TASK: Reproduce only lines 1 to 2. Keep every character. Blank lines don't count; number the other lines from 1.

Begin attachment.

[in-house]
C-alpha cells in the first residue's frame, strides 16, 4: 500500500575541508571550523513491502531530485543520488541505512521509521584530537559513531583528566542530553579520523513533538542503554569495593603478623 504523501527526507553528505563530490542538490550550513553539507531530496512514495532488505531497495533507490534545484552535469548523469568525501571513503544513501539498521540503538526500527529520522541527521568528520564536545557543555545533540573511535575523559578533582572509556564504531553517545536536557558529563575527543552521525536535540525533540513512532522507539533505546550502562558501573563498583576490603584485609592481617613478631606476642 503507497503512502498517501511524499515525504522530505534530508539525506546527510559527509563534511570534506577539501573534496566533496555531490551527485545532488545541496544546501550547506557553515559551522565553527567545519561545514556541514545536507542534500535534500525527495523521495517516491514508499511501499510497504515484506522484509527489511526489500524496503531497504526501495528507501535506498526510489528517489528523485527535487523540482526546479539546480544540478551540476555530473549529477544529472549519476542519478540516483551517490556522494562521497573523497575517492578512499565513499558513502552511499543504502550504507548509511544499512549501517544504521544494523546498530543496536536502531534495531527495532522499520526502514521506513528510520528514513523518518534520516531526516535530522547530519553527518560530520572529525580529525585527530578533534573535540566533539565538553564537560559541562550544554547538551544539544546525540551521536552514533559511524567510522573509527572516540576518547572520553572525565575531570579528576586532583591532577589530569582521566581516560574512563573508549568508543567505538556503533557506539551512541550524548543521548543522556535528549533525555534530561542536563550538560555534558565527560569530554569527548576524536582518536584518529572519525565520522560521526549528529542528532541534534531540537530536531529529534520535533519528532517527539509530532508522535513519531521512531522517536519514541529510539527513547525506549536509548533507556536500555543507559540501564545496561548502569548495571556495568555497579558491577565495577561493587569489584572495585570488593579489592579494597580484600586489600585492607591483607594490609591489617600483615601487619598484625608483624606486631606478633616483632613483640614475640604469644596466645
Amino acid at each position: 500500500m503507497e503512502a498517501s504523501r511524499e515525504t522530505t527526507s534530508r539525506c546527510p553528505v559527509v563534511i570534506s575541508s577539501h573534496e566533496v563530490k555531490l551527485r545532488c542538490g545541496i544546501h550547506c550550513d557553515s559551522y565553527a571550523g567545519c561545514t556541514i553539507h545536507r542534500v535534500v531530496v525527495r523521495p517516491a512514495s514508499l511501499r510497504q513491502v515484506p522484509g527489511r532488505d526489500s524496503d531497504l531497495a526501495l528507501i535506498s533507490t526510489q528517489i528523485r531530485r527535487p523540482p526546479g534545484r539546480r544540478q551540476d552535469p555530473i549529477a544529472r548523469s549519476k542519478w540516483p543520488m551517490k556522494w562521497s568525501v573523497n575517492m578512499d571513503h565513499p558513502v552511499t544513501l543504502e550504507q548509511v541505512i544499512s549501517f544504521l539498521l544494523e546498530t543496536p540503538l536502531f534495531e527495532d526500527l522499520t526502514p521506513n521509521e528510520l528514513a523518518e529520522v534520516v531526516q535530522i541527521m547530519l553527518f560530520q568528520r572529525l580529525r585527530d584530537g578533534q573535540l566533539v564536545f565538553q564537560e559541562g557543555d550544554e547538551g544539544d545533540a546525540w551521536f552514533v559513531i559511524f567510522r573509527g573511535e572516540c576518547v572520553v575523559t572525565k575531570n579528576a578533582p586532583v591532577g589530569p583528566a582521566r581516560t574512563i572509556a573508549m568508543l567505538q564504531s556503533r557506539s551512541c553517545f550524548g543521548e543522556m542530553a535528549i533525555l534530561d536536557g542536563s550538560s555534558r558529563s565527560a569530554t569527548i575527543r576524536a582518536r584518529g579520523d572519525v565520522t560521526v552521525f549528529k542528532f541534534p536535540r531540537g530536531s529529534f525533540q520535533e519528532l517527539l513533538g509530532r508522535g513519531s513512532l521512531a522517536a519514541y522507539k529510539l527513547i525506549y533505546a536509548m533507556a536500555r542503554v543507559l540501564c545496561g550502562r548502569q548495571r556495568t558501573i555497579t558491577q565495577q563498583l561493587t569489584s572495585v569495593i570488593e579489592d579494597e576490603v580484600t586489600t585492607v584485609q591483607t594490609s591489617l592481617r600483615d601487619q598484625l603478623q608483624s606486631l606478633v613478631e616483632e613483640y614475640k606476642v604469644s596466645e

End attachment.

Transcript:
[in-house]
C-alpha cells in the first residue's frame, strides 16, 4: 500500500575541508571550523513491502531530485543520488541505512521509521584530537559513531583528566542530553579520523513533538542503554569495593603478623 504523501527526507553528505563530490542538490550550513553539507531530496512514495532488505531497495533507490534545484552535469548523469568525501571513503544513501539498521540503538526500527529520522541527521568528520564536545557543555545533540573511535575523559578533582572509556564504531553517545536536557558529563575527543552521525536535540525533540513512532522507539533505546550502562558501573563498583576490603584485609592481617613478631606476642 503507497503512502498517501511524499515525504522530505534530508539525506546527510559527509563534511570534506577539501573534496566533496555531490551527485545532488545541496544546501550547506557553515559551522565553527567545519561545514556541514545536507542534500535534500525527495523521495517516491514508499511501499510497504515484506522484509527489511526489500524496503531497504526501495528507501535506498526510489528517489528523485527535487523540482526546479539546480544540478551540476555530473549529477544529472549519476542519478540516483551517490556522494562521497573523497575517492578512499565513499558513502552511499543504502550504507548509511544499512549501517544504521544494523546498530543496536536502531534495531527495532522499520526502514521506513528510520528514513523518518534520516531526516535530522547530519553527518560530520572529525580529525585527530578533534573535540566533539565538553564537560559541562550544554547538551544539544546525540551521536552514533559511524567510522573509527572516540576518547572520553572525565575531570579528576586532583591532577589530569582521566581516560574512563573508549568508543567505538556503533557506539551512541550524548543521548543522556535528549533525555534530561542536563550538560555534558565527560569530554569527548576524536582518536584518529572519525565520522560521526549528529542528532541534534531540537530536531529529534520535533519528532517527539509530532508522535513519531521512531522517536519514541529510539527513547525506549536509548533507556536500555543507559540501564545496561548502569548495571556495568555497579558491577565495577561493587569489584572495585570488593579489592579494597580484600586489600585492607591483607594490609591489617600483615601487619598484625608483624606486631606478633616483632613483640614475640604469644596466645